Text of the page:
Author(s): Dinner AR, Sali A, Smith LJ, Dobson CM, Karplus M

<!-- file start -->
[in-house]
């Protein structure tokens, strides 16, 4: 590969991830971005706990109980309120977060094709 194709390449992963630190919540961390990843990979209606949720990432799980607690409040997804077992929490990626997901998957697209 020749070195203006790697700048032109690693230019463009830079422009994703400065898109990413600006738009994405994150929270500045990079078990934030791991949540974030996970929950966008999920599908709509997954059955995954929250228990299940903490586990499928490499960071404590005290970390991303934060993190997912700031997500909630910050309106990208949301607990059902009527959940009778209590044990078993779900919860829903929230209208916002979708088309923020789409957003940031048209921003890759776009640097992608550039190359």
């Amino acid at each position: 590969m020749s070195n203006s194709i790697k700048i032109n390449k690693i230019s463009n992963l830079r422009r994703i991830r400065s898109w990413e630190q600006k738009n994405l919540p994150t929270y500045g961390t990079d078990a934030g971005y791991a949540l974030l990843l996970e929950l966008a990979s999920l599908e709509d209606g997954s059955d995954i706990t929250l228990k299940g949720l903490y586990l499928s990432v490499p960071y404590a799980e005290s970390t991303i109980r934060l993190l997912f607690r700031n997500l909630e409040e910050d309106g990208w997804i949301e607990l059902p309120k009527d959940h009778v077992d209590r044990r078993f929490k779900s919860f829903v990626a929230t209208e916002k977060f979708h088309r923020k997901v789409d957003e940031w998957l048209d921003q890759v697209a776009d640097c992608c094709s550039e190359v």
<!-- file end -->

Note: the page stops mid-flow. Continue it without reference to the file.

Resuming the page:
Abstract The ability of protein molecules to fold into their highly structured functional states is one of the most remarkable evolutionary achievements of biology. In recent years, our understanding of the way in which this complex self-assembly process takes place has increased dramatically. Much of the reason for this advance has been the development of energy surfaces (landscapes), which allow the folding reaction to be described and visualized in a meaningful manner. Analysis of these surfaces, derived from the constructive interplay between theory and experiment, has led to the development of a unified mechanism for folding and a recognition of the underlying factors that control the rates and products of the folding process.